RT-FACT: the man (and the music) behind the read-as-you-wish stage name

RT-FACT: the man (and the music) behind the read-as-you-wish stage name

At times like these, when everyone is urged to stay home, I feel the need to disclose that this interview took place in January of 2020, long before the pandemic was declared.

When RT-FACT asked me where I would like to meet, I told him what I always tell people: “your choice. Wherever you feel most comfortable”.

I lead these interviews more like a guided conversation than anything else. I don’t want to pry, I don’t want people to feel like they have to answer me in a certain way, and I definitely don’t want them to spit out a rehearsed verbal version of a press release. 

So, for me, it’s important that the location, more than convenience, means something to them.

We met on an unusually warm Saturday afternoon in mid-January at àPortuguesa, a café/bar in the old part of Barreiro – the former industrial city 20 minutes by ferry from Lisbon, currently reinventing itself as a day trip destination and continuing its legacy of an alternative cultural hub.

“I’m very fond of this place [àPortuguesa], and I feel at peace here. It’s one of the first places where I played live, and the audience was so welcoming. [That night] I had planned to play for one hour and ended up playing for nearly three! I even played songs that weren’t finished yet!”

At the time of our interview, RT-FACT was about to turn 30 years old at the end of February. For now, making music is not his main occupation, but he wishes it will be soon. I assured him I didn’t care about his day job; that’s not the person I set out to interview anyway.

But first, I was curious, what’s behind the stage name RT-FACT?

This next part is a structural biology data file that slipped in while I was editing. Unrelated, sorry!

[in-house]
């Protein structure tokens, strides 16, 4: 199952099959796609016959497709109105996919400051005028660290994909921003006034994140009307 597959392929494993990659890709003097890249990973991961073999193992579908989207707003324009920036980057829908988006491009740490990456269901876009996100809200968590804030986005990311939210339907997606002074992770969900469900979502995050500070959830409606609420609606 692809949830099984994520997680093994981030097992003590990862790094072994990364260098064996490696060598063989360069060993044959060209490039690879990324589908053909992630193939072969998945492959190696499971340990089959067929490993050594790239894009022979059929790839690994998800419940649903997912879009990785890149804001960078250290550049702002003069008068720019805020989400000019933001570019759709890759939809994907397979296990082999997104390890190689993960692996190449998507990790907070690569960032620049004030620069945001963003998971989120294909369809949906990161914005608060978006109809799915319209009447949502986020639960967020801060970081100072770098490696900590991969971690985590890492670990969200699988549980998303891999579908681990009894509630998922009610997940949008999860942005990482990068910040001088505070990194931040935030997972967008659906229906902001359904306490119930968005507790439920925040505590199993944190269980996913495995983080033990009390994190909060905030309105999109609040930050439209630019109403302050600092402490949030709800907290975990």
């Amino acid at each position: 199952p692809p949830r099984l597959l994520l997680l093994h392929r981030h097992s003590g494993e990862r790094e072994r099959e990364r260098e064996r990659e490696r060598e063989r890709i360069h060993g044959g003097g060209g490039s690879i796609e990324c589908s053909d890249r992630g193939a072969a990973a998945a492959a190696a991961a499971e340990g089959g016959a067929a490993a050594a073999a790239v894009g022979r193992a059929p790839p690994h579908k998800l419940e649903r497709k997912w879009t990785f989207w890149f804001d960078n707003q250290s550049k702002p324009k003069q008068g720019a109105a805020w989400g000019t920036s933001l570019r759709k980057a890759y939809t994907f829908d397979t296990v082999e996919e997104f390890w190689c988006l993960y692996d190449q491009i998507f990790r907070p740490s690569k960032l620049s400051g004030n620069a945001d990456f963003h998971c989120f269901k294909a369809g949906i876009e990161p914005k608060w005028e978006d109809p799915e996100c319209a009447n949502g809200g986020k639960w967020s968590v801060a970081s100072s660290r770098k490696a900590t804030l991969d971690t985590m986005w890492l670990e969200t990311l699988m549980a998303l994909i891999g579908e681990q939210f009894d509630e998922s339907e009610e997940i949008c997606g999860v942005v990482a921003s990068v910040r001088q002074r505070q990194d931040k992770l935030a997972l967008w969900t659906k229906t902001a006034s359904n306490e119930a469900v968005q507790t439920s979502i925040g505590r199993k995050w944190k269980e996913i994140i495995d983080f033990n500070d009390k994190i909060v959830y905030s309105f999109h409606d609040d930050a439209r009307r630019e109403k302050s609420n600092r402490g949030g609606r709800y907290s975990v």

“I wanted it to be a play with words, with different possible readings. So people can read it as artifact (one word) or two separate words, “art” and “fact.” It’s whatever people feel it means.”

I read it as two separate words, art and fact, by the way. But don’t ask me to explain why.

From discovering music to wanting to become a creator

In 2012, RT-FACT gave his first steps at creating his own music. In part because music was always a part of his life growing up – his sister played the piano, and his father played the violin. It was a very musical household.

“I always loved music, and it’s always been a part of my life. We were always listening to music at home. As a teenager, while in high school, I decided to learn to play the drums by myself. Eventually, I met other guys who wanted to start bands, and I was invited to be the drummer. Some bands played originals, others played covers. After a while, I grew out of it and began to DJ at some bars. I didn’t play techno or house. My style was more alternative, sort of a nu-jazz vibe, mixing jazz and electronic music.”

And how did people react to that style?

“Surprisingly well. Most of them weren’t familiar with that style. A lot of them had never heard about nu jazz.”